Indonesia—8 billion USD in 2015/ 4 billion US in 2016
In 2015, $22.1 billion was initially allocated to fuel subsidies. In that year, major reforms in energy subsidies were implemented. Indonesia’s energy subsidies, especially for fossil fuel, have been a drain on the state budget. In 2013, 17% of government expenditure went to energy subsidies. Since becoming a net fossil fuel importing country in 2004, especially in oil, Indonesia’s energy subsides have become a burden on the country’s current account. In 2014 and 2015, major reforms were implemented to take advantage of lower gas prices. Domestic fuel prices were allowed to float according to global market prices. Indonesia phased out subsidies on gasoline and set a fixed diesel subsidy. From the 2015 reforms, the removal of major energy subsidies decreased subsidy spending to $8 billion (under RSB-2105) from the initial budget of $22.1 billion. In 2016, this number fell to $4 billion. Other electricity and petroleum fuel subsidies remain. Fossil fuel subsidies amounted to 3% of GDP in 2014. In 2016, this spending has fallen to 1% of GDP.
The government, however, shifted the cost of gasoline subsidies to the state-owned oil company Pertamina which now must pay for the difference between the subsidy price and the global price of gasoline. The reforms have simply moved the deficit the government was running onto Pertamina, which it must eventually refund. To more truly implement fossil fuel subsidy reform, price controls must be removed entirely. The government still offsets distribution costs for provinces outside Java-Madura-Bali. This subsidy is important to provide energy in less developed provinces. Much of the state budget savings that came out of energy reform went to building new infrastructure and to the budgets of the ministries to increase growth and fight poverty. Most of the fossil fuel subsidy reform has come from the president. Subsidies to fuel distributors are approved or removed by parliament. There is fear of public resistance to rising fuel costs that stalls government action to further reduce subsidies until fossil fuels have another period of low global prices.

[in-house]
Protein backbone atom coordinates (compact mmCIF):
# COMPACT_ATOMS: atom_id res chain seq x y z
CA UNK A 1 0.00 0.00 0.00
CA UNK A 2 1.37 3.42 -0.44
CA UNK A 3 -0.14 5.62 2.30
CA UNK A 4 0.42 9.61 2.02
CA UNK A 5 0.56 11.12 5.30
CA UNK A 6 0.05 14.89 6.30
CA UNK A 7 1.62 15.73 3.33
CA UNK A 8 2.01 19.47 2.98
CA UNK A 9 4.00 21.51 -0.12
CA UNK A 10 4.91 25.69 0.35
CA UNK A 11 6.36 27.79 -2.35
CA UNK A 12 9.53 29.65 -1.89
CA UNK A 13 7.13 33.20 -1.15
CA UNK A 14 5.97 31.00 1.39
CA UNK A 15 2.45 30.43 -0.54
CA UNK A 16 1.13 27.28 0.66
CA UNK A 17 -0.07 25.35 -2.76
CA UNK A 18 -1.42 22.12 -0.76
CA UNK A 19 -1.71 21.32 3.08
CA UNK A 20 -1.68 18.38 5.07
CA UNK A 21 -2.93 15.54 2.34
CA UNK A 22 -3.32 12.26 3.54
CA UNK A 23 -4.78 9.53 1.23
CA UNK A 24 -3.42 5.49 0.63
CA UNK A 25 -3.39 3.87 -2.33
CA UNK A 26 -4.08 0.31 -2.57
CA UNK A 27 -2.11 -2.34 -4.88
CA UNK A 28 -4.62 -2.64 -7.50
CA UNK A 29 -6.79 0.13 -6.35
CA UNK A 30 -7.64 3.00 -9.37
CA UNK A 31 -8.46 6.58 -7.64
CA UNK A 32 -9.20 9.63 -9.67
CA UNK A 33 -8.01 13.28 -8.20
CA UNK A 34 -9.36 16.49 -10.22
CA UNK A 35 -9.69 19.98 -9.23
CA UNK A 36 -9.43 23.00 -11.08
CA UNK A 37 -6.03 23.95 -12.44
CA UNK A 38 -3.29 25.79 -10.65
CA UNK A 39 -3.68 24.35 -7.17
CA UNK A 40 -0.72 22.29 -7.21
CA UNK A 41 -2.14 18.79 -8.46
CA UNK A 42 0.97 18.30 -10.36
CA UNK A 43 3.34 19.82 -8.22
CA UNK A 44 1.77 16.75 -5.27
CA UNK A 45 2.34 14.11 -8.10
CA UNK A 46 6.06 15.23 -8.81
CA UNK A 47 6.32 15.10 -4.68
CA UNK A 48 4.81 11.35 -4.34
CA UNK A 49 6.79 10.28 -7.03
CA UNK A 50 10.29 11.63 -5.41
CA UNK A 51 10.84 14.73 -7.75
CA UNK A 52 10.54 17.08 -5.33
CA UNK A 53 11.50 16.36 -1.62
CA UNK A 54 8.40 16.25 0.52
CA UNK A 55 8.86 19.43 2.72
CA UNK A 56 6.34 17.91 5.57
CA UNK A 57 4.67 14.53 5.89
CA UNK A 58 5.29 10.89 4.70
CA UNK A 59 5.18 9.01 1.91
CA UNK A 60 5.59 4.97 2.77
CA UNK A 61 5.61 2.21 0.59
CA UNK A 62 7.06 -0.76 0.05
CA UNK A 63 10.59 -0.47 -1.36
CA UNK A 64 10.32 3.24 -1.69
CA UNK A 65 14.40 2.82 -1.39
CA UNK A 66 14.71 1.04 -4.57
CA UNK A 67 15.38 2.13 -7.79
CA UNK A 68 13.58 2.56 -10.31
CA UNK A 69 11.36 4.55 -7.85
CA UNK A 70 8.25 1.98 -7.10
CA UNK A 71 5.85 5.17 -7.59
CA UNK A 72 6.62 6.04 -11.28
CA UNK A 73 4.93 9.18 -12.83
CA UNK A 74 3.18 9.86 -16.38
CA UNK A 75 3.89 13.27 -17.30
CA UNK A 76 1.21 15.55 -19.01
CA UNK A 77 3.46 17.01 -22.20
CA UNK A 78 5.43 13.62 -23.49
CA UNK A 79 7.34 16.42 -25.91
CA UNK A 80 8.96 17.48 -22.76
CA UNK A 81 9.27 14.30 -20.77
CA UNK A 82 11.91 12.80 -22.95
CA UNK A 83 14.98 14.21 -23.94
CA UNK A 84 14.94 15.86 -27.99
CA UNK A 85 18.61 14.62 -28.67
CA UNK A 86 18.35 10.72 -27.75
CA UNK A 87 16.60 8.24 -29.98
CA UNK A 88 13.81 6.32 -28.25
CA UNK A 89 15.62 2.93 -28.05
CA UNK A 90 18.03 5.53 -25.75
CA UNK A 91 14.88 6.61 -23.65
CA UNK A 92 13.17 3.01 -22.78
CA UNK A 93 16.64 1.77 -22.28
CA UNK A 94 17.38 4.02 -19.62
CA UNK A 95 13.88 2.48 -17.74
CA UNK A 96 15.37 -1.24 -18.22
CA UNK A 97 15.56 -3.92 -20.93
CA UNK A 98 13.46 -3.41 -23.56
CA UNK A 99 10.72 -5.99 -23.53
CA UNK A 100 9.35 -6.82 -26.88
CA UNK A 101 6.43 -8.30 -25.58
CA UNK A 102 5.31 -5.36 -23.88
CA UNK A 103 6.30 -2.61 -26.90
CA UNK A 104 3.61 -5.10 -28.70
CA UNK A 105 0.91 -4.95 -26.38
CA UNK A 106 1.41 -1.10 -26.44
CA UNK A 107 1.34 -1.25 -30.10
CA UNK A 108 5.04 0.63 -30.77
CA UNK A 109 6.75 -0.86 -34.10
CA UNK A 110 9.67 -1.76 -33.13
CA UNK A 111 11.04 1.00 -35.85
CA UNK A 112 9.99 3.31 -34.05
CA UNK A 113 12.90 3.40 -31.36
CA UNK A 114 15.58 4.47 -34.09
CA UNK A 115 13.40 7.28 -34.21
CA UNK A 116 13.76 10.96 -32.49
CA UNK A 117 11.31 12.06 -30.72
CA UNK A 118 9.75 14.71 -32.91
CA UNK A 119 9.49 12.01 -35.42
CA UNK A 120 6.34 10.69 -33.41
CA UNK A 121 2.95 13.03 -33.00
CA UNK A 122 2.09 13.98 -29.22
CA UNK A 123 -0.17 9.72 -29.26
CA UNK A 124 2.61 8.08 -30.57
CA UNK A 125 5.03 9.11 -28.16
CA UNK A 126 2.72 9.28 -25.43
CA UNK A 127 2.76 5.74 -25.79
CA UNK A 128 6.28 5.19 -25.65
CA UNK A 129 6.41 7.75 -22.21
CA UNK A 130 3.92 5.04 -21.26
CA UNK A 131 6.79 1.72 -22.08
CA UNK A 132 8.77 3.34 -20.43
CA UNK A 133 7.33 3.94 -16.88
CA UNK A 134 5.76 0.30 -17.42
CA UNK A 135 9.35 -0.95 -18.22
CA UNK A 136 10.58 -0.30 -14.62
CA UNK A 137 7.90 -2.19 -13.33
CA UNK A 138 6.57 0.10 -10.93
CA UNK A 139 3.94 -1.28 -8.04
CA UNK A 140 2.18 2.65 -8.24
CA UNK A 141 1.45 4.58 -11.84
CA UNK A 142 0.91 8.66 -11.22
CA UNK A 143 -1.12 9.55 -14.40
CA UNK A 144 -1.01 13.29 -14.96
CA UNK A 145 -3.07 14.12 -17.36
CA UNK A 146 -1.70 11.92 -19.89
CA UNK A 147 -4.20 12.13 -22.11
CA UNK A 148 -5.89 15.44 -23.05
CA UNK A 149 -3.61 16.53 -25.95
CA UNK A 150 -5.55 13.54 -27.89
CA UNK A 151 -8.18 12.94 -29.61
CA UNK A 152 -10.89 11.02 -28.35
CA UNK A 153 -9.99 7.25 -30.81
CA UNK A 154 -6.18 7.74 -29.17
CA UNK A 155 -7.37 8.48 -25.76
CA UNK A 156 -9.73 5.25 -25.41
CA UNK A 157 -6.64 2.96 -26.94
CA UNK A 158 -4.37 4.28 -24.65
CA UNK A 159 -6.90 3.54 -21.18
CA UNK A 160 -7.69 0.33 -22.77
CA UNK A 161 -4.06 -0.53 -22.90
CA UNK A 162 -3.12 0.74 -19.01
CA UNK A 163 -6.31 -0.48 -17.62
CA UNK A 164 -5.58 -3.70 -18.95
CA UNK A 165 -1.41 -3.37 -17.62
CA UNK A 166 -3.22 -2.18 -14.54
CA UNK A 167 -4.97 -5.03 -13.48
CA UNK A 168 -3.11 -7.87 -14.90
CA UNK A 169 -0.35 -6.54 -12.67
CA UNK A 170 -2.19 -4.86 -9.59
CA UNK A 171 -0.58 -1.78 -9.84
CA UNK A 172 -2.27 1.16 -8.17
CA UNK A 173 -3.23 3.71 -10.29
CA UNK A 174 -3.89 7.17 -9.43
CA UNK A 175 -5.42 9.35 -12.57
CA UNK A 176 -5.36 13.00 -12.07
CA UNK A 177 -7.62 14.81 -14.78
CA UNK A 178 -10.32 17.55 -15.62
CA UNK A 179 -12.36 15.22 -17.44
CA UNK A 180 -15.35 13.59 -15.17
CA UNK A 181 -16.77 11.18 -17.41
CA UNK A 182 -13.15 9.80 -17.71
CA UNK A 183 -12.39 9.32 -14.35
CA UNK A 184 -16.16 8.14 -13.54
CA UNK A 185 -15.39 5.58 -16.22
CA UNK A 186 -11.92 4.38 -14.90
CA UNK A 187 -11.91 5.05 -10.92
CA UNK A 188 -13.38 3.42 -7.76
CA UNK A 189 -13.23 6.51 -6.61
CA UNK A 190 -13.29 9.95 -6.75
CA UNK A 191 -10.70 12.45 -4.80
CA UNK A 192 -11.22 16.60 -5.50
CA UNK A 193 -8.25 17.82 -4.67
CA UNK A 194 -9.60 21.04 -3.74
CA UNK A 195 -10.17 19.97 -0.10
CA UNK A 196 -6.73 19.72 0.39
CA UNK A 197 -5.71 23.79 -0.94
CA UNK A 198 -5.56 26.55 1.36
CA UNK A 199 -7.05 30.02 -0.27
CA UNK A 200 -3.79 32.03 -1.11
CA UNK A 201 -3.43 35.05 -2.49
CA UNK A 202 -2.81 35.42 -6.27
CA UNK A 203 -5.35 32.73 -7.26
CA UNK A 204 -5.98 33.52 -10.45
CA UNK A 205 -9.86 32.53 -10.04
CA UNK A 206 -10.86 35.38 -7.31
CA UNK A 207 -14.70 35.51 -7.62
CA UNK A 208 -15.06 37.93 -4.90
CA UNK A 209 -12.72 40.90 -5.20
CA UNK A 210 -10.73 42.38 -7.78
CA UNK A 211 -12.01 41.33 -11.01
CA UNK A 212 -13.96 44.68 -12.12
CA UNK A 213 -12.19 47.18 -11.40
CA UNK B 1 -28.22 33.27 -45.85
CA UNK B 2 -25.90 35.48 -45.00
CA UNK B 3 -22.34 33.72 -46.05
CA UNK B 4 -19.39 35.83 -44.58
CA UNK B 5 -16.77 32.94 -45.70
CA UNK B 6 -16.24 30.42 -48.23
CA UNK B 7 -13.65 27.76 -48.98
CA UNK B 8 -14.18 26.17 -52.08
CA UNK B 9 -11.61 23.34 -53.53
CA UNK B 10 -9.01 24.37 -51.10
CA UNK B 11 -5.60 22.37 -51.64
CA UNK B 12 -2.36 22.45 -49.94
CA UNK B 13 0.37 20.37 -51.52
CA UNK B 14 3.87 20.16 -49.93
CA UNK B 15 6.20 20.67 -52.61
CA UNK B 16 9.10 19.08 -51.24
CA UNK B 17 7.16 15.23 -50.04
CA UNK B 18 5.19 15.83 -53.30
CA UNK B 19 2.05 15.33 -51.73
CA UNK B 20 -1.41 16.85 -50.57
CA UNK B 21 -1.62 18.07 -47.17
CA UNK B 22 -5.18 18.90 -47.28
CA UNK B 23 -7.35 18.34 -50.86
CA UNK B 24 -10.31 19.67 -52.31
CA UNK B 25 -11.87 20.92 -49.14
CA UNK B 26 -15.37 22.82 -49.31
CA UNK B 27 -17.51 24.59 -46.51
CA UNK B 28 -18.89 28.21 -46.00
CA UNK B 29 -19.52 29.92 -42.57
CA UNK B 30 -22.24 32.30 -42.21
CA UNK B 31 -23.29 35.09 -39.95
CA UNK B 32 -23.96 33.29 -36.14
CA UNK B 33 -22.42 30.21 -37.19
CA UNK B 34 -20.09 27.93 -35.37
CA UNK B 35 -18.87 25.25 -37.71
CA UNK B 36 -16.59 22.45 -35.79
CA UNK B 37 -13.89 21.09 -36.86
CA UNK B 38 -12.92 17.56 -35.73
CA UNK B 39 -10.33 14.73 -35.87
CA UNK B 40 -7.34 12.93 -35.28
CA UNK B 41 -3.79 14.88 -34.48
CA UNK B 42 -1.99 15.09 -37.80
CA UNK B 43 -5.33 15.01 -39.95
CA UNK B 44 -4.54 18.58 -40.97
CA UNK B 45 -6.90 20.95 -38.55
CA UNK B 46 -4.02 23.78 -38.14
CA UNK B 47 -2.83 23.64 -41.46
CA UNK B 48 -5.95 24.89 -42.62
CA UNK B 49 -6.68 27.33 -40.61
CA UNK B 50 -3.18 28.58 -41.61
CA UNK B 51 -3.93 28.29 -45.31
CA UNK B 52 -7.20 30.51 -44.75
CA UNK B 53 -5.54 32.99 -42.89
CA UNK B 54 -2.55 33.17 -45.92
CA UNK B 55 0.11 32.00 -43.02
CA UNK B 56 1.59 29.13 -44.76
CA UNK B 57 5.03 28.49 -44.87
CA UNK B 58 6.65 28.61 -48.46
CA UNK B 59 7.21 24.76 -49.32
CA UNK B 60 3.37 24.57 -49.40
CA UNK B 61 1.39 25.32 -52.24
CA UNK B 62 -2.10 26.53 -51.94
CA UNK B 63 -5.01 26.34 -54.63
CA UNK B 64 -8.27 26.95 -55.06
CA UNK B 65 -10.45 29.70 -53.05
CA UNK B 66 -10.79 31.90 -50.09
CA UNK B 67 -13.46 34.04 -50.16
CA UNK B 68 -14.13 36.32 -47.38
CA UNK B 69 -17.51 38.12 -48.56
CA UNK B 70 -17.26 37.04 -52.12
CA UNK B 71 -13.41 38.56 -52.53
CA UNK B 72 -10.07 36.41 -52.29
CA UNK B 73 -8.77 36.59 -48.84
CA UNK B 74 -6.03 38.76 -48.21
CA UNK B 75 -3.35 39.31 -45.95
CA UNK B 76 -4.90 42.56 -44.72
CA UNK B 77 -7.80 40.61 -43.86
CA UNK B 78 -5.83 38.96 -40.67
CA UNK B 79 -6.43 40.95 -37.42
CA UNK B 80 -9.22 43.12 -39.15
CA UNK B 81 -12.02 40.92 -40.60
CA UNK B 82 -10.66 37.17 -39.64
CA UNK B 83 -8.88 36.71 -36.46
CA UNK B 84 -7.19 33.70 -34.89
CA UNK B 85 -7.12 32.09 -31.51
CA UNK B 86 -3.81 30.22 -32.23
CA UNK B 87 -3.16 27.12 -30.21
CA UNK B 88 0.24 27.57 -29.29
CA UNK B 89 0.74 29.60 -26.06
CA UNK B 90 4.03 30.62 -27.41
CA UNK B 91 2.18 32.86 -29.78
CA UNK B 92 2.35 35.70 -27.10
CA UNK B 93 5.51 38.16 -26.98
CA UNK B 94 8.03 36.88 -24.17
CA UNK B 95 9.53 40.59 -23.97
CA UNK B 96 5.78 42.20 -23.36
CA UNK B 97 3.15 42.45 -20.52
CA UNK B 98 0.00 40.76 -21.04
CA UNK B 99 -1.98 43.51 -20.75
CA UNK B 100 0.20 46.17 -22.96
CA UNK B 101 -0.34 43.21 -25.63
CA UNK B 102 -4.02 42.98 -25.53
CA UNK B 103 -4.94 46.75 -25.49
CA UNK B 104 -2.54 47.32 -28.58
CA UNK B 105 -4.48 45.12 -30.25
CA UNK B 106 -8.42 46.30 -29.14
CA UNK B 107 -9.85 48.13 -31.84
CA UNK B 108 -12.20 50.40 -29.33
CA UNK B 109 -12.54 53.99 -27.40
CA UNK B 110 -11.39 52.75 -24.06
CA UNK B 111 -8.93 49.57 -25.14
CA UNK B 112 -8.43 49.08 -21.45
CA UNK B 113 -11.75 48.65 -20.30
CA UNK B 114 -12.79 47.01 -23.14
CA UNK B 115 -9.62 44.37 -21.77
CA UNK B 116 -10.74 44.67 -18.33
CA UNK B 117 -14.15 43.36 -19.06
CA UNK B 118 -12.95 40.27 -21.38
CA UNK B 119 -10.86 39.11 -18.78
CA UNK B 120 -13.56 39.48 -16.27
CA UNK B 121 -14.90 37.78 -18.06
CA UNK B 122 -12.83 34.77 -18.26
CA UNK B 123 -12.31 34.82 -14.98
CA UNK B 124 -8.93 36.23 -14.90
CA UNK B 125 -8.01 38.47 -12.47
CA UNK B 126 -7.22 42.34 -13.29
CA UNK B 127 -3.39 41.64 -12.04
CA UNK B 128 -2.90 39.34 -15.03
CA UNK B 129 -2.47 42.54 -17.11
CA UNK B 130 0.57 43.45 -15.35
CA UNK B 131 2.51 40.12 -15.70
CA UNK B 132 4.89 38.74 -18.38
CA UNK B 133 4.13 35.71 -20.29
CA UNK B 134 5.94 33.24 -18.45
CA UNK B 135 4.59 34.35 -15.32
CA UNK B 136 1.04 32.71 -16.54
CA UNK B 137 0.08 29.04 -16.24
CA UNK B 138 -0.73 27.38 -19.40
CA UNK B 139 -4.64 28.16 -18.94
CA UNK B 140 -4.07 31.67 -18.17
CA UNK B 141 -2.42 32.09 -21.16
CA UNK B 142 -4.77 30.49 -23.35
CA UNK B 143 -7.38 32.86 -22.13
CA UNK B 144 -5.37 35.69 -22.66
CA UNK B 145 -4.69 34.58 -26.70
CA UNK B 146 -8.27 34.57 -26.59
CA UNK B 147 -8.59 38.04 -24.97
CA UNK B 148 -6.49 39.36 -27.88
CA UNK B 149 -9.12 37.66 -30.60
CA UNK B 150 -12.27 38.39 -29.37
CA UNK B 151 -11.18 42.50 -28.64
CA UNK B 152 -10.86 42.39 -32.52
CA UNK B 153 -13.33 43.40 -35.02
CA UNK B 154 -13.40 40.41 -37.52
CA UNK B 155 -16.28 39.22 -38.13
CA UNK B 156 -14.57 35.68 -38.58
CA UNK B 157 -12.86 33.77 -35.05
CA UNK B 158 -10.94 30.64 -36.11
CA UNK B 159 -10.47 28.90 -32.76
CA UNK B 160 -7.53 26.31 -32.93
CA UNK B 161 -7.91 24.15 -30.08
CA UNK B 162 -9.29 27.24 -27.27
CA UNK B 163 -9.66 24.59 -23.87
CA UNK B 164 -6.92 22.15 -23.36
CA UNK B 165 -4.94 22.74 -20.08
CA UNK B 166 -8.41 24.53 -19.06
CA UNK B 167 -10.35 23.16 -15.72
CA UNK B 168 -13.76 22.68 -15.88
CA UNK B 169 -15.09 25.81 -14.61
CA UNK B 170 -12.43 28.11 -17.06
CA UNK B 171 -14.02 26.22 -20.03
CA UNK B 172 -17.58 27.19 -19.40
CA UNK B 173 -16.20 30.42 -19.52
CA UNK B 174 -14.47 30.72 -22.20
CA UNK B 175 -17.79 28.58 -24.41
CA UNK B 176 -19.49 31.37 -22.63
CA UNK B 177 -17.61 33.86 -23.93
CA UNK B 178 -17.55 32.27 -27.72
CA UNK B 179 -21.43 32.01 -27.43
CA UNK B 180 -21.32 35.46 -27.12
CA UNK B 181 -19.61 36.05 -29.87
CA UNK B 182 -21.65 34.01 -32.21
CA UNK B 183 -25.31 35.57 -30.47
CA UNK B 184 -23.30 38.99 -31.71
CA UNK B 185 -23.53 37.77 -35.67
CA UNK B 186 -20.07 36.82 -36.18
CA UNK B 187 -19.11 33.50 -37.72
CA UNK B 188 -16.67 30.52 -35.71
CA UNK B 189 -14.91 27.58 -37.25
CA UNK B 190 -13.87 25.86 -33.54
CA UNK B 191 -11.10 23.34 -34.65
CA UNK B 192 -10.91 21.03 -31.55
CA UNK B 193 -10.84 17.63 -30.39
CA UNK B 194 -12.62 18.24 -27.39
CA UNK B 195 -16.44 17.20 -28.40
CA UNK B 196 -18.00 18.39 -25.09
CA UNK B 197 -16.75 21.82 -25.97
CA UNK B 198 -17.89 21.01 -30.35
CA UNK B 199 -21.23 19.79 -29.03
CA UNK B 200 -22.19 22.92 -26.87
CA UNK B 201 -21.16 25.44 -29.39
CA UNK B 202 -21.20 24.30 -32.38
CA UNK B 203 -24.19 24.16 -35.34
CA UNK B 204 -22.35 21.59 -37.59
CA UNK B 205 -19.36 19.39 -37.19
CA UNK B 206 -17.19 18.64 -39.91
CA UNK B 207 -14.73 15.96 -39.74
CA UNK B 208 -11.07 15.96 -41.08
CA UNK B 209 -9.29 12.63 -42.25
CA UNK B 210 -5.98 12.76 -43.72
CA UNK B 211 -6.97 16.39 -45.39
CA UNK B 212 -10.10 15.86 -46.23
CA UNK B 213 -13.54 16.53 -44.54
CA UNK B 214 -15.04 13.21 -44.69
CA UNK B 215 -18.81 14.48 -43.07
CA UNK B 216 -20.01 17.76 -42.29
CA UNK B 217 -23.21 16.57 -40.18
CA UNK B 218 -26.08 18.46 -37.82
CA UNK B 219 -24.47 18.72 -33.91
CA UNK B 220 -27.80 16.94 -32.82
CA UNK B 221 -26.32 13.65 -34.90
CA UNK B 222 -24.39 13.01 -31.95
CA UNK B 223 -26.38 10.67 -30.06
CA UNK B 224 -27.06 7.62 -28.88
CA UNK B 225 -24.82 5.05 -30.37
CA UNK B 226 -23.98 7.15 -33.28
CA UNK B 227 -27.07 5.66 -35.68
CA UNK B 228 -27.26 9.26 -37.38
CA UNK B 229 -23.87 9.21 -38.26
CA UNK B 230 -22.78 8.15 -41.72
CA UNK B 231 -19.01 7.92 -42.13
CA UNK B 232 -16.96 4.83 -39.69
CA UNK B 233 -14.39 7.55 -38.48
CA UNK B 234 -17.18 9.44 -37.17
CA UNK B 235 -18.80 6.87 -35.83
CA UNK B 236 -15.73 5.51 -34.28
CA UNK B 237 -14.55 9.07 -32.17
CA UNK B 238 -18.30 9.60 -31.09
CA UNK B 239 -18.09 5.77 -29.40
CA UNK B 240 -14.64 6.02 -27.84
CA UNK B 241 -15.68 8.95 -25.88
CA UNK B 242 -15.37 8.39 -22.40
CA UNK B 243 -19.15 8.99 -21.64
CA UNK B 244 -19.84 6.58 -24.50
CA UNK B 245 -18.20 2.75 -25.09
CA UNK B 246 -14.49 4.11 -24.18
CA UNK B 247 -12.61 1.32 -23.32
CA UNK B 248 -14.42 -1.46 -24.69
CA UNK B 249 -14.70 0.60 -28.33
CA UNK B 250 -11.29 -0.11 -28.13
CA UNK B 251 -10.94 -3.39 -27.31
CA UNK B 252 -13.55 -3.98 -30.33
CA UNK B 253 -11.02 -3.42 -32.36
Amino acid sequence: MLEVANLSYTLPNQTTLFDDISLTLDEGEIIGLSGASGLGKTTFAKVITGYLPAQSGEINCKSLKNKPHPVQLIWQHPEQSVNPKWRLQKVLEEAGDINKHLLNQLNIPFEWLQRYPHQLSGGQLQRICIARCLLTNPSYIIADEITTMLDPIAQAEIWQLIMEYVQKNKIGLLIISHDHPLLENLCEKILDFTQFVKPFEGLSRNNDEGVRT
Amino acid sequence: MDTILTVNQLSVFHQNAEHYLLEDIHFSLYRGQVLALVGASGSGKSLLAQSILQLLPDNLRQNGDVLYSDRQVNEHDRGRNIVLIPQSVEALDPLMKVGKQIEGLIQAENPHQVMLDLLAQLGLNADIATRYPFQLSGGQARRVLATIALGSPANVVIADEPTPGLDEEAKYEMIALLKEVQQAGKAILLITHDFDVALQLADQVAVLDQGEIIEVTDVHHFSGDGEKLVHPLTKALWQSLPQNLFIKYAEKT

The policy to reduce fossil fuel subsidies will encourage the development of and investment in renewables, decrease air pollution in urban areas, shift people away from cars towards public transportation and active transport, and reduce emissions from the extraction and importation of fossil fuels. Expenditures on subsidies can also be shifted to infrastructure that could decrease fossil fuel consumption, such as in transportation and more updated, more energy efficient infrastructure. The decrease in CO2 emissions from the end of fossil fuel subsidies was estimated at 5-7% for 2015. MARKAL projects that there will be a 9% reduction by 2030, driven mostly from a decline in energy consumption and growth in alternatives.
These fossil fuel subsidies will be easier to phase out when the price of alternative fuels drops. This will occur as investment in renewables increases, aided by government policies (such as a Feed-in-Tarrif–FiT). However, Indonesia remains the largest exporter of coal in the world and expects to see an increase in coal’s percent of the energy mix from 23% to 30% by 2025. Although this plan includes increases in renewable sources such as geothermal and biofuels, the increase in coal extraction and use is of concern. Currently, Indonesia does not subsidize coal. The shift to a decarbonized Indonesian economy will take more than the removal of fossil fuel subsidies, coal and other dirty fuels must be dis-incentivized. There needs to be a greater push for renewables.